It's only about an hour long, and I've only played it once. But Seers Isle makes the list anyway because it's such a beautiful experience. You alternate playing as different characters from a group of shipwreck survivors on a vaguely-Celtic magic island. Some of those characters will probably die horribly. (but with pretty backgrounds!) It doesn't always feel fair, but it's short and well-written enough that I didn't mind.
#85: Tokyo Dark (Cherrymochi/Square Enix, PC, 2017)
Silent Hill may be long dead, but this is a great approximation of it. Detective Ito is haunted by a girl who has somehow returned from death. She's only rarely actually on screen, but Ito frequently hallucinates her voice or face, and sometimes ends up in a strange otherworld (like above) that's filled with references to her. There's a mystery plot about why the girl is so desperate to acquire a freaky mask and some choice systems driving everything along, but its real strength is in how weird and unnerving it all is. Tokyo Dark can get quite scary, but it never resorts to jumps scares.
#84: Rune Factory 3 (Neverland/Marvelous, DS, 2010)
Rune Factory, and especially RF3, succeeds for me where Harvest Moon doesn't because it's such a self-parody. The main conceit here is that you're a farm guy doing all the same farm and marriage stuff as in HM, but also you go on Zelda-style monster fighting quests and sometimes you turn into a talking sheep. Yeah. No one else in the village knows that you're the magic sheep for most of the plot, and it gets a lot of mileage out of how ridiculous that is. Really, it's all summed up by the fact that one early boss fight pits a sheep against a giant goddamn skeleton dragon. The fun farming mechanics and entertaining characters are a cherry on top of a great action adventure game.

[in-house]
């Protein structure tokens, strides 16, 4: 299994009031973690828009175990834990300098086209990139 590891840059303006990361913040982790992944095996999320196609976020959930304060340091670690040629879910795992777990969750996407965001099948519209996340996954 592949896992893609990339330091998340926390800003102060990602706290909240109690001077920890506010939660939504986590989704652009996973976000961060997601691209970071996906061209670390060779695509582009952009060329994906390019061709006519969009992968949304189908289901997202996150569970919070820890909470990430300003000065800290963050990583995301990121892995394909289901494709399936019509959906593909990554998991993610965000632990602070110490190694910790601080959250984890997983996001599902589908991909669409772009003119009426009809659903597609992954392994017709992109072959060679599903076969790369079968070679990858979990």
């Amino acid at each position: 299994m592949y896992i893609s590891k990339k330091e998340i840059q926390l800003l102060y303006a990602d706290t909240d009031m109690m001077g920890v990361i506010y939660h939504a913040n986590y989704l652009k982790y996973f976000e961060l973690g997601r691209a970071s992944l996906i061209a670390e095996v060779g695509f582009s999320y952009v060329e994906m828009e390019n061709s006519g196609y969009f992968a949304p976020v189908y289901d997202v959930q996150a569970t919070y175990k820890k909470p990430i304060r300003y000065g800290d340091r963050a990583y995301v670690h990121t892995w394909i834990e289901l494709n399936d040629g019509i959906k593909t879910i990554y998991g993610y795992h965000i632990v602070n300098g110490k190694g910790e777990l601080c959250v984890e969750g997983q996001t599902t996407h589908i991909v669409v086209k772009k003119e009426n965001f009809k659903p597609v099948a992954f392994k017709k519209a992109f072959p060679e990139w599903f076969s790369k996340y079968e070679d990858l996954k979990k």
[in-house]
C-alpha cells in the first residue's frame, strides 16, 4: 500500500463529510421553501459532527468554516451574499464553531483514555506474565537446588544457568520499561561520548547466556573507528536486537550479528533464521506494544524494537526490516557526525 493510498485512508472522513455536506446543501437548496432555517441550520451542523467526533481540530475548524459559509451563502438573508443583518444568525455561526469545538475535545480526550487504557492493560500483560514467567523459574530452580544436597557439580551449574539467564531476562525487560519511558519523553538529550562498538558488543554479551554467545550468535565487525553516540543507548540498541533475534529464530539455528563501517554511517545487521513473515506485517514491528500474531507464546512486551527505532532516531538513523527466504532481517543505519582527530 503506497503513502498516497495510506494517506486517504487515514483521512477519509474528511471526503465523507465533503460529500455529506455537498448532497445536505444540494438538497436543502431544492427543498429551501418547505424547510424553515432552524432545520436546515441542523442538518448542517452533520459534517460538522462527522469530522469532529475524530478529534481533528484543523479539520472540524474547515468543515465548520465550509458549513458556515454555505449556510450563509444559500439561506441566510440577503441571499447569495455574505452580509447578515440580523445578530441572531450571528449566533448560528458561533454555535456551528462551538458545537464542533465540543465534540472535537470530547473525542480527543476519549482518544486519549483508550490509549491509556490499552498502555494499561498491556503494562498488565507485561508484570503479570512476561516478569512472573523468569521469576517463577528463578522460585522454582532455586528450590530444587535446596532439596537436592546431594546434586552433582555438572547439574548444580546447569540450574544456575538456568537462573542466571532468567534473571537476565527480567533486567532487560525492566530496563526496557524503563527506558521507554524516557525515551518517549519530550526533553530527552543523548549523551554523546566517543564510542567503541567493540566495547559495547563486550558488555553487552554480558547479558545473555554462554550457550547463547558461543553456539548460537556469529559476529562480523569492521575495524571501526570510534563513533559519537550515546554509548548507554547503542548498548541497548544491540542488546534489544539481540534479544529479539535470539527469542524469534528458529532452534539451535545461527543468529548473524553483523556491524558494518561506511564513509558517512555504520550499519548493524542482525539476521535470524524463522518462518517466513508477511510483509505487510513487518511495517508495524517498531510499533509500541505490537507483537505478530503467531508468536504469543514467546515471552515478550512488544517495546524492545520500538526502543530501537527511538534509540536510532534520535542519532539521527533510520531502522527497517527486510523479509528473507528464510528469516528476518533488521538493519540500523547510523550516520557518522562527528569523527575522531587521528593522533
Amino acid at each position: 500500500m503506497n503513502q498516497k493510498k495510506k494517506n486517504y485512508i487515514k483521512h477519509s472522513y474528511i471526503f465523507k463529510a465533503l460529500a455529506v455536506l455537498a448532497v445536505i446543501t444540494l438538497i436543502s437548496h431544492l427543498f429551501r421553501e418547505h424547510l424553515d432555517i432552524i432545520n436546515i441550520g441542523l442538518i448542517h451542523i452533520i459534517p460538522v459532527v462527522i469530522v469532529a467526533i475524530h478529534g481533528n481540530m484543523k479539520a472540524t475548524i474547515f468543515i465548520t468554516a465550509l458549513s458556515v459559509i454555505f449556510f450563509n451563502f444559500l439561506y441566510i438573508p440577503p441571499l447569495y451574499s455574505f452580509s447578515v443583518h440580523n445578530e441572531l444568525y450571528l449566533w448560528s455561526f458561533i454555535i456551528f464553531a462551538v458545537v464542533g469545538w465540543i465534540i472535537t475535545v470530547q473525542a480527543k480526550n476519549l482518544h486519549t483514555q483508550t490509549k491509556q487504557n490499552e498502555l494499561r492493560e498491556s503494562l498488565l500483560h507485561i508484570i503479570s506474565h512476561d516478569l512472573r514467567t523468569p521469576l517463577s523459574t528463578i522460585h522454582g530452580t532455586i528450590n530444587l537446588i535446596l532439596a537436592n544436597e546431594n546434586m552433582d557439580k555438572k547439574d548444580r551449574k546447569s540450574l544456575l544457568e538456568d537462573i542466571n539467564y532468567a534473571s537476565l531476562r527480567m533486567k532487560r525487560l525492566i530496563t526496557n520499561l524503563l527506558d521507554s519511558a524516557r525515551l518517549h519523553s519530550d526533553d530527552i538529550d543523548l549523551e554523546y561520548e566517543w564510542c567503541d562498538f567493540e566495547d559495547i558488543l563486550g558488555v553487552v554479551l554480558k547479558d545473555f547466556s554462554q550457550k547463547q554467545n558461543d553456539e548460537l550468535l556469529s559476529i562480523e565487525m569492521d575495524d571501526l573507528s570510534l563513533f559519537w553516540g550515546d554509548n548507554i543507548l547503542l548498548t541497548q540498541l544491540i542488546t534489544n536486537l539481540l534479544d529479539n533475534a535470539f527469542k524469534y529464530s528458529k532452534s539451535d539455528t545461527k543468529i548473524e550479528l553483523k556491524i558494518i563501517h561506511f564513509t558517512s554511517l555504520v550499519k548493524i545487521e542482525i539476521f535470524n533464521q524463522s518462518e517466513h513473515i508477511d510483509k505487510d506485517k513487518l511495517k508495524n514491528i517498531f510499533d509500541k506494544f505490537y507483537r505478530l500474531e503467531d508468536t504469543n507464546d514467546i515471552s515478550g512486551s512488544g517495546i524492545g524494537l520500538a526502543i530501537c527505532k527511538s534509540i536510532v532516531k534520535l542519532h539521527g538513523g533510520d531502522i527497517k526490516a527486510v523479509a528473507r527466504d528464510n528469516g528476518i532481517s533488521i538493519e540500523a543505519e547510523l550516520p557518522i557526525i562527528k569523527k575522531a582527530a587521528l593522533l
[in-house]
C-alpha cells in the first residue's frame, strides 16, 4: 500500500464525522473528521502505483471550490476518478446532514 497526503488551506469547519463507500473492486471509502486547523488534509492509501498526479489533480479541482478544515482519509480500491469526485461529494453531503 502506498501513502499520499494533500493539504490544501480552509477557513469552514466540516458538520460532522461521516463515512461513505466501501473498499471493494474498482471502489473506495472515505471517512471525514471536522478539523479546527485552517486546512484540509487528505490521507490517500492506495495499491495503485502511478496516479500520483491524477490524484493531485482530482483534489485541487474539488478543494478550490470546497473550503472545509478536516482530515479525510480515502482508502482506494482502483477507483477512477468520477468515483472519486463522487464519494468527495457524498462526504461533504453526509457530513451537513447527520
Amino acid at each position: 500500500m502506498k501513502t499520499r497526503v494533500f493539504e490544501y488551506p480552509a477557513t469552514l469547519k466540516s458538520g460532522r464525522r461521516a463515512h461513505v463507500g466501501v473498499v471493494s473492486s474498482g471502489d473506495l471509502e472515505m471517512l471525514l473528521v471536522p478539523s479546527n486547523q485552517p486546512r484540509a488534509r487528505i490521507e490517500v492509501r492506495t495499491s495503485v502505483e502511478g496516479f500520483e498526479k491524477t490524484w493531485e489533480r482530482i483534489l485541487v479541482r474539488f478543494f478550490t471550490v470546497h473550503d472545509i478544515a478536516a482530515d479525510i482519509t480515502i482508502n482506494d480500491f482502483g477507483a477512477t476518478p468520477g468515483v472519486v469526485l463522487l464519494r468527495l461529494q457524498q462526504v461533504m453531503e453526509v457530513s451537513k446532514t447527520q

#83: The Legend of Zelda: The Wind Waker (Nintendo, GCN, 2003)
This has fallen a lot since the first time I played it. It was one of the first 3D console games I ever played, and the sense of exploration was unmatched for years. But bigger games have come out in the 18 years since its release, and many of them have far more interesting things to find. Its world isn't particularly special anymore, and its dungeons honestly never were. Still, it has a wonderful art style that is as beautiful now as it was then, and its OST is quite possibly my single favorite. And since the art and music are with you every step of the way, they can make up for flaws in its other parts.
#82: Dragon's Dogma (Capcom, PS3, 2012)
Dragon's Dogma asks and answers "what if Monster Hunter was an open world RPG?" It's full of all kinds of big baddies from various European mythos, and you need to climb and stab all over them like you're playing Shadow of the Colossus. The core combat is so fun (and so varied across the different classes) that it's easy to overlook the inane writing and just how much backtracking across the same stretches of the world you have to do. It'd be a much better game without those flaws, obviously, but stabbing giant monsters in the head is just so satisfying.
#81: The Legend of Zelda: A Link to the Past/Four Swords (Nintendo, GBA, 2002)
We've all played aLttP, so I'm not going to prattle on about it. It's the second best Zelda game. Four Swords is almost impossible to play nowadays, but co-op was a blast at the time and they made some really clever use of varying player counts. aLttP even got a bonus secret boss fight and secret ultimate sword technique if you finished the FS campaign.